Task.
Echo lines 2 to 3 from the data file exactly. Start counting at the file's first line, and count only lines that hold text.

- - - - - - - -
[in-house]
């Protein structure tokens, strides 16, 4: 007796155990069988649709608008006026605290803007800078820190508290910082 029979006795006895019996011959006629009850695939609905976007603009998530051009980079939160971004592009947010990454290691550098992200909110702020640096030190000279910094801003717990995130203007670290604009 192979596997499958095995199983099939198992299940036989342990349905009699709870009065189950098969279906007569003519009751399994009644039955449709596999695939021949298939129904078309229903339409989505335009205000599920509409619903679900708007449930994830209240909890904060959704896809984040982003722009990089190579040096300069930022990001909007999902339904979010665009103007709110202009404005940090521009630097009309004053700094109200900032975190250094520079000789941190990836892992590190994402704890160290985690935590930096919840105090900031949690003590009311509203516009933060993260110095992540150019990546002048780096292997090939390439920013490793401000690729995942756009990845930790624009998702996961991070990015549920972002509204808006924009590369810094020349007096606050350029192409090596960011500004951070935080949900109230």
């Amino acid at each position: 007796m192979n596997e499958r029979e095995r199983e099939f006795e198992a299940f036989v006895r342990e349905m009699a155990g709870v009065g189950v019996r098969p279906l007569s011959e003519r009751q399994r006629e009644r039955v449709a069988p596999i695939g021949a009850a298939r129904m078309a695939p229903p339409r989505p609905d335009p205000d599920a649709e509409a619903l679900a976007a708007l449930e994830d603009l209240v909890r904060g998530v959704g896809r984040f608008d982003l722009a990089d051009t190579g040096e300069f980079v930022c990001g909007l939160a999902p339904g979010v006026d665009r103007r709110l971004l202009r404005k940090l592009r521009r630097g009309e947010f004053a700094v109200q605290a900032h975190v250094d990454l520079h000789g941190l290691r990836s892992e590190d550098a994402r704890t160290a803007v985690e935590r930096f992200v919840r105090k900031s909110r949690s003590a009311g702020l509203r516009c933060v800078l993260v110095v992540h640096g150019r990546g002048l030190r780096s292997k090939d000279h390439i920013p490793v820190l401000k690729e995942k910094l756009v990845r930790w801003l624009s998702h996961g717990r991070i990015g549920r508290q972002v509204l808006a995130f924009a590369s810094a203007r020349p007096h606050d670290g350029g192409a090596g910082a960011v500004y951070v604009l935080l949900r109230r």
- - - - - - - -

């Protein structure tokens, strides 16, 4: 007796155990069988649709608008006026605290803007800078820190508290910082 029979006795006895019996011959006629009850695939609905976007603009998530051009980079939160971004592009947010990454290691550098992200909110702020640096030190000279910094801003717990995130203007670290604009 192979596997499958095995199983099939198992299940036989342990349905009699709870009065189950098969279906007569003519009751399994009644039955449709596999695939021949298939129904078309229903339409989505335009205000599920509409619903679900708007449930994830209240909890904060959704896809984040982003722009990089190579040096300069930022990001909007999902339904979010665009103007709110202009404005940090521009630097009309004053700094109200900032975190250094520079000789941190990836892992590190994402704890160290985690935590930096919840105090900031949690003590009311509203516009933060993260110095992540150019990546002048780096292997090939390439920013490793401000690729995942756009990845930790624009998702996961991070990015549920972002509204808006924009590369810094020349007096606050350029192409090596960011500004951070935080949900109230």
């Amino acid at each position: 007796m192979n596997e499958r029979e095995r199983e099939f006795e198992a299940f036989v006895r342990e349905m009699a155990g709870v009065g189950v019996r098969p279906l007569s011959e003519r009751q399994r006629e009644r039955v449709a069988p596999i695939g021949a009850a298939r129904m078309a695939p229903p339409r989505p609905d335009p205000d599920a649709e509409a619903l679900a976007a708007l449930e994830d603009l209240v909890r904060g998530v959704g896809r984040f608008d982003l722009a990089d051009t190579g040096e300069f980079v930022c990001g909007l939160a999902p339904g979010v006026d665009r103007r709110l971004l202009r404005k940090l592009r521009r630097g009309e947010f004053a700094v109200q605290a900032h975190v250094d990454l520079h000789g941190l290691r990836s892992e590190d550098a994402r704890t160290a803007v985690e935590r930096f992200v919840r105090k900031s909110r949690s003590a009311g702020l509203r516009c933060v800078l993260v110095v992540h640096g150019r990546g002048l030190r780096s292997k090939d000279h390439i920013p490793v820190l401000k690729e995942k910094l756009v990845r930790w801003l624009s998702h996961g717990r991070i990015g549920r508290q972002v509204l808006a995130f924009a590369s810094a203007r020349p007096h606050d670290g350029g192409a090596g910082a960011v500004y951070v604009l935080l949900r109230r």